Thursday, October 22, 2009

Analyzing NLHE:TAP Concept 21

Here's my analysis of the next concept from No Limit Hold 'em: Theory and Practice by David Sklansky and Ed Miller.

Concept No. 21: Sometimes you can try for a deep check-raise with the nuts (or close to it).

By "deep" the authors mean that you are in middle-late position in a large field. I have seen it recommended that you not try a check-raise in such a situation, because some of the reasons for a check-raise are diminished in a large field, while the risk of being outdrawn is greatly increased. Still, I think Sklansky and Miller are right about this, and I would actually say you often should try for a deep check-raise with the nuts. It's very difficult to do a proper EV analysis of this situation, but here's my subjective opinion, for what it's worth.

In a small field, check-raising with a strong hand is standard (although there are situations where you would want to bet out even with the nuts). One reason for this is that a late position player is more likely to bet behind you if he is facing a small field. It's very common for the player in last position to bet if the first player or two check, because he will often be able to take the pot with a bet in this situation. A second reason is that the downside risk of checking is not as great when there is a small field; even if nobody bets on the flop, it's very unlikely that anyone will outdraw you, because you only have one or two opponents. A third reason to check-raise with strong hands when there is a small field is that it disguises your checks when you miss a flop. If your opponent knows you might check-raise, he'll be slightly more likely to check the flop and let you see the turn for free.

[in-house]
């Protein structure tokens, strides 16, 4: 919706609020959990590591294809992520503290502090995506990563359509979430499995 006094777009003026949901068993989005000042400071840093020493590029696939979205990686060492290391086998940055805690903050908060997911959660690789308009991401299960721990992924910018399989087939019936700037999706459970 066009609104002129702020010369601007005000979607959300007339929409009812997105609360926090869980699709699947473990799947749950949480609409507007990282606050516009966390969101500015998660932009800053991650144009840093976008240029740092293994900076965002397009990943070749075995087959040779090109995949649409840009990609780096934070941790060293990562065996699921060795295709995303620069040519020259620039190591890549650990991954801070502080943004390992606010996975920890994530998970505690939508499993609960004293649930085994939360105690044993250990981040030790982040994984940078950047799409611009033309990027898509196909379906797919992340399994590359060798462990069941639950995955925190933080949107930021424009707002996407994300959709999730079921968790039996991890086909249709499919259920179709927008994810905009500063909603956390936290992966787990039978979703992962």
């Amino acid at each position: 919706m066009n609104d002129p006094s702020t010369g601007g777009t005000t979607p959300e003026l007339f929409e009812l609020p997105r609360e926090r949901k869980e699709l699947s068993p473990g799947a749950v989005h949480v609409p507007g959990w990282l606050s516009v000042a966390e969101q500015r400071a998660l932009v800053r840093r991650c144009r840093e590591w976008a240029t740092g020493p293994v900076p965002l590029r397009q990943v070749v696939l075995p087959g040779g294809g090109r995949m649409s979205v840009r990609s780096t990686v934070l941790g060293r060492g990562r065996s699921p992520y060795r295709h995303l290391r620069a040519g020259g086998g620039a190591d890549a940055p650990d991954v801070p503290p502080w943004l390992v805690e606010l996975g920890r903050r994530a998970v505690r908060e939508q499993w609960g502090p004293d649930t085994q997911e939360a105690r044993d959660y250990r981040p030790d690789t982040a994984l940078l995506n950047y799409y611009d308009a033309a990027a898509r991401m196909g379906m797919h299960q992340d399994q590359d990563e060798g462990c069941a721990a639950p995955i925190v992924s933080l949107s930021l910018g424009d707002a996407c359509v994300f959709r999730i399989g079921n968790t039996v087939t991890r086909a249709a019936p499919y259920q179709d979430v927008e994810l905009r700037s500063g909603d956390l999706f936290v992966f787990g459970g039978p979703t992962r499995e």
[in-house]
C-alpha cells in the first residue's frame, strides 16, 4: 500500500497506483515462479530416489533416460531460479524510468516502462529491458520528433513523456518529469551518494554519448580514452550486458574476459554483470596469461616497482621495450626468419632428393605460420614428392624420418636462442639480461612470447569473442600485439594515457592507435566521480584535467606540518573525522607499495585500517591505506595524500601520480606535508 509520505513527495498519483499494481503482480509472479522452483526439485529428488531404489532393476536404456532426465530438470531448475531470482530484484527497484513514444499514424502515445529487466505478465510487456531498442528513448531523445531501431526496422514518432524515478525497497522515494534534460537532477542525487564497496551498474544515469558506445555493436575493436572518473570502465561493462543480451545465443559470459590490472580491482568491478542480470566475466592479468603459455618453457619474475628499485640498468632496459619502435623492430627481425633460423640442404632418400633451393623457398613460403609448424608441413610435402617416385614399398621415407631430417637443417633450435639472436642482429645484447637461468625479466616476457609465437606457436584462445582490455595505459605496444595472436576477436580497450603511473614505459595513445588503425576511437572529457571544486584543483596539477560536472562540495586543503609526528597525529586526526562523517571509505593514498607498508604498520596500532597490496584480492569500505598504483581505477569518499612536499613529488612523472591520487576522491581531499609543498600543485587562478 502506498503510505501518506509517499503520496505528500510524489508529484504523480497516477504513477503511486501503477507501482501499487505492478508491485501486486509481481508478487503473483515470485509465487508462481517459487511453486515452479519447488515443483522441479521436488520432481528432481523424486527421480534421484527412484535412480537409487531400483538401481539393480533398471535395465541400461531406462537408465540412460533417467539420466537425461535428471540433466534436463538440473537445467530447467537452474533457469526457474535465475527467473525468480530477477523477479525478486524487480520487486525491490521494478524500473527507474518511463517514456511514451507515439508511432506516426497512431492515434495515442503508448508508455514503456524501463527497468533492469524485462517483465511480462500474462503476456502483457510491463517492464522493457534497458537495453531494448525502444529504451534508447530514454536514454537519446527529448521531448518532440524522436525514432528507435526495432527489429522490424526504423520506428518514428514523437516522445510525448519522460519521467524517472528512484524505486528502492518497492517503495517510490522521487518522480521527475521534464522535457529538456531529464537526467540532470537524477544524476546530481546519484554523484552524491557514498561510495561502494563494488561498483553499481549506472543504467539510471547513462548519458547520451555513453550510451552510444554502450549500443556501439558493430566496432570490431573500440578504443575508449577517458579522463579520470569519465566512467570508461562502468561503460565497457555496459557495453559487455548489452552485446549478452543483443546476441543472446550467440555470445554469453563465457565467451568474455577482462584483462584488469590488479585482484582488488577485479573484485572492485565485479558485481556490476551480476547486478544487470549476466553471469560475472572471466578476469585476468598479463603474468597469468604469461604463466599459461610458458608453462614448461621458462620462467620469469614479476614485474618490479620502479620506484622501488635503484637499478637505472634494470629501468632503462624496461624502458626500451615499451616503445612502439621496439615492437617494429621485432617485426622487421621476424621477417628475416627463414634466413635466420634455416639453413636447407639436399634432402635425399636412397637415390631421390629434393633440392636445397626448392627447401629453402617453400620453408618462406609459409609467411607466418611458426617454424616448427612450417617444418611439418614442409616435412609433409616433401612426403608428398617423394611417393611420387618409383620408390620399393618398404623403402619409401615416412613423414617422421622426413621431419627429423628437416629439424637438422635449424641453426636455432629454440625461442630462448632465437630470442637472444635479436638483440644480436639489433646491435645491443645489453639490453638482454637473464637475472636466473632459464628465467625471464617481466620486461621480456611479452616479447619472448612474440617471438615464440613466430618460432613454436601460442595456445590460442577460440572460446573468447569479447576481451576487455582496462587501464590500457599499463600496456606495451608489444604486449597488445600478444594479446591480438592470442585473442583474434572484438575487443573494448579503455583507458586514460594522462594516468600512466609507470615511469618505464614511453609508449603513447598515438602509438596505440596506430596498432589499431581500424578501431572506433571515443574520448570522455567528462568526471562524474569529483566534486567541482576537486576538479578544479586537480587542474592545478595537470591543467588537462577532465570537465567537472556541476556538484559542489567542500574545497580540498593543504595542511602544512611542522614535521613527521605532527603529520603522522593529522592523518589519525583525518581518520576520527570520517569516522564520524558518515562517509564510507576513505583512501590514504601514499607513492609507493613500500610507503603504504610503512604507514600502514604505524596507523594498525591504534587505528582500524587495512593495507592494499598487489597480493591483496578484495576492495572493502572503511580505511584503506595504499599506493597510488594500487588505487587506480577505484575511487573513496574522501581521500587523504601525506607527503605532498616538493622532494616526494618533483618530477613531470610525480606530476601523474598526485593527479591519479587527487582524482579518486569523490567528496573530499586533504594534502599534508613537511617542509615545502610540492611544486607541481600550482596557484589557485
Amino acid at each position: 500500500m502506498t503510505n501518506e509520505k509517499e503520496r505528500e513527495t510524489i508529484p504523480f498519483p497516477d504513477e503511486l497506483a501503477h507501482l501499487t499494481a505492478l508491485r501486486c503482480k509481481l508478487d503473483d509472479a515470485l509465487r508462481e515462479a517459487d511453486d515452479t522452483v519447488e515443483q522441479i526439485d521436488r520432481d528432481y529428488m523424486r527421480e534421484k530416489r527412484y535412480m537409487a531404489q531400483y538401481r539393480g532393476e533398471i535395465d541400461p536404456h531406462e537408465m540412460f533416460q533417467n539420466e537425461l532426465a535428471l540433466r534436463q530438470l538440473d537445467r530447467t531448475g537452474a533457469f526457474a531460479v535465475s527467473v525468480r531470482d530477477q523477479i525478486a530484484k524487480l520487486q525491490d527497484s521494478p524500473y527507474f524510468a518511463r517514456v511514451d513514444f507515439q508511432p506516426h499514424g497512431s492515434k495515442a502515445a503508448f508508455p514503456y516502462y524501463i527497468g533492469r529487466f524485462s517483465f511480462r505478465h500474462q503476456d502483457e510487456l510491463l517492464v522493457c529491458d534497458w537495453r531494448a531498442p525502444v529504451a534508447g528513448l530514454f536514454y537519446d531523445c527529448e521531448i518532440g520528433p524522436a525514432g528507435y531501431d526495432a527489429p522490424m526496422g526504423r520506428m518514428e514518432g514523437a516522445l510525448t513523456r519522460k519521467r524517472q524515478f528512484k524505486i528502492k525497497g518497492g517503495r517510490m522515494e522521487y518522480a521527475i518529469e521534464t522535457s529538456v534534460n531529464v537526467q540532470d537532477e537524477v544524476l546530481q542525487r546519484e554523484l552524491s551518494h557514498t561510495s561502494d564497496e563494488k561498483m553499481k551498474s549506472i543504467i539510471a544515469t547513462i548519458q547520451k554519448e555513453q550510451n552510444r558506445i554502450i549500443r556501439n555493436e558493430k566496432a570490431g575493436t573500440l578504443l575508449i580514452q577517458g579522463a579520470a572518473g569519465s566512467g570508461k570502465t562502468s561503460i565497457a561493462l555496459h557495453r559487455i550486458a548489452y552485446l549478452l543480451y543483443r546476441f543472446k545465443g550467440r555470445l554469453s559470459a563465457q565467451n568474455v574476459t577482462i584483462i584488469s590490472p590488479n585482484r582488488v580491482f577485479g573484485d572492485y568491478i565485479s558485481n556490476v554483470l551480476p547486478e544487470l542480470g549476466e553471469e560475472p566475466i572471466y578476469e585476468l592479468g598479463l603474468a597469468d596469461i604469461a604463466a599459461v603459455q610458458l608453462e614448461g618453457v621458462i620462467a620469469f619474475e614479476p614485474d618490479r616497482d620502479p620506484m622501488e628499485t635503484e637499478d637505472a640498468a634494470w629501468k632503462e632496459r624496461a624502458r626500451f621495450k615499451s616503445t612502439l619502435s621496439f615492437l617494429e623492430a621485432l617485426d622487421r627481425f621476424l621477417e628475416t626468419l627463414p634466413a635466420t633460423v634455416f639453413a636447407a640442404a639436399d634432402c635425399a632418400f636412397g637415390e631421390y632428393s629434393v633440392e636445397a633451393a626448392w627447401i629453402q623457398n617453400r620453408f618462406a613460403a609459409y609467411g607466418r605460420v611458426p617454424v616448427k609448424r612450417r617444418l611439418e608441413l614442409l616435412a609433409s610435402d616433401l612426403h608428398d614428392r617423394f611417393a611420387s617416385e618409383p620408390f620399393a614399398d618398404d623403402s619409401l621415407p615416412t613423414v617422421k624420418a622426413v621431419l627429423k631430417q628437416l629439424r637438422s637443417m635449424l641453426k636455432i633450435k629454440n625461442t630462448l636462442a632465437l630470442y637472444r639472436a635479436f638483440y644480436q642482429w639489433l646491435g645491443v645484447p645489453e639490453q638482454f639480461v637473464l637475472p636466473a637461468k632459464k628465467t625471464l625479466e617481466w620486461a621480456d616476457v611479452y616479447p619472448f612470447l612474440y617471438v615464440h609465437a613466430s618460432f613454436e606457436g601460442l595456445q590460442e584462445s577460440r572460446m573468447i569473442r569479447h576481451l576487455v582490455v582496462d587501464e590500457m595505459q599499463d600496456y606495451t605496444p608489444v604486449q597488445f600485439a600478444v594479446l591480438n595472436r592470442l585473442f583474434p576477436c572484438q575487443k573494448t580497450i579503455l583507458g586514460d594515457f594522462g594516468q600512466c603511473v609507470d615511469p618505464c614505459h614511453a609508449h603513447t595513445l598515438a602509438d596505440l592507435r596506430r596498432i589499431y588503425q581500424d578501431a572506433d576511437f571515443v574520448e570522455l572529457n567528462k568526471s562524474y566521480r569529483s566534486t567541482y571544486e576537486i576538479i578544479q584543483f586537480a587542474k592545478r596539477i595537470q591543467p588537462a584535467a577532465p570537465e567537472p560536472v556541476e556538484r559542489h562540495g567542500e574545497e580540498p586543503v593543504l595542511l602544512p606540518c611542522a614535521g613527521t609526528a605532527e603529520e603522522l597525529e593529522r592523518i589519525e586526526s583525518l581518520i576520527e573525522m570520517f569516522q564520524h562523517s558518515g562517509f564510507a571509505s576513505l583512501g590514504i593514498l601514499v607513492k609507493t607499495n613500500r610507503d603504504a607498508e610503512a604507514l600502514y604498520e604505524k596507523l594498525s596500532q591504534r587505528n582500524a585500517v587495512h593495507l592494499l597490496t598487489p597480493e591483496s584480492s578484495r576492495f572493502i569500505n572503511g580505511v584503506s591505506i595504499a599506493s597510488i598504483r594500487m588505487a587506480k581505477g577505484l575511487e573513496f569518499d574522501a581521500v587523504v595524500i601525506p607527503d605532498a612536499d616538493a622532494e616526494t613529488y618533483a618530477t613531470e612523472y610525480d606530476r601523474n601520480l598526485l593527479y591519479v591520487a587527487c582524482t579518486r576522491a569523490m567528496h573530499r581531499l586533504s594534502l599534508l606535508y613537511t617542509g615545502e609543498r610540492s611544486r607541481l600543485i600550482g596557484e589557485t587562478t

These reasons for check-raising do not hold up as well when you are in middle-late position in a large field. You need a stronger hand to check-raise in this situation. Still, with hands that are nearly the nuts, I think it's often correct to try it. A flopped set or straight is only a little vulnerable to being outdrawn, and the reward for a successful check-raise can be quite huge if there are multiple callers. If nobody bets, often another player will make two pair or three of a kind on the turn, which is likely to result in a very big win.

Sunday, October 18, 2009

Analyzing NLHE:TAP Concept 20

After this post, I'll be one third of the way through the concepts at the end of No Limit Hold 'Em: Theory and Practice by David Sklansky and Ed Miller.

Concept No. 20: Sometimes you should limp behind limpers with pocket aces.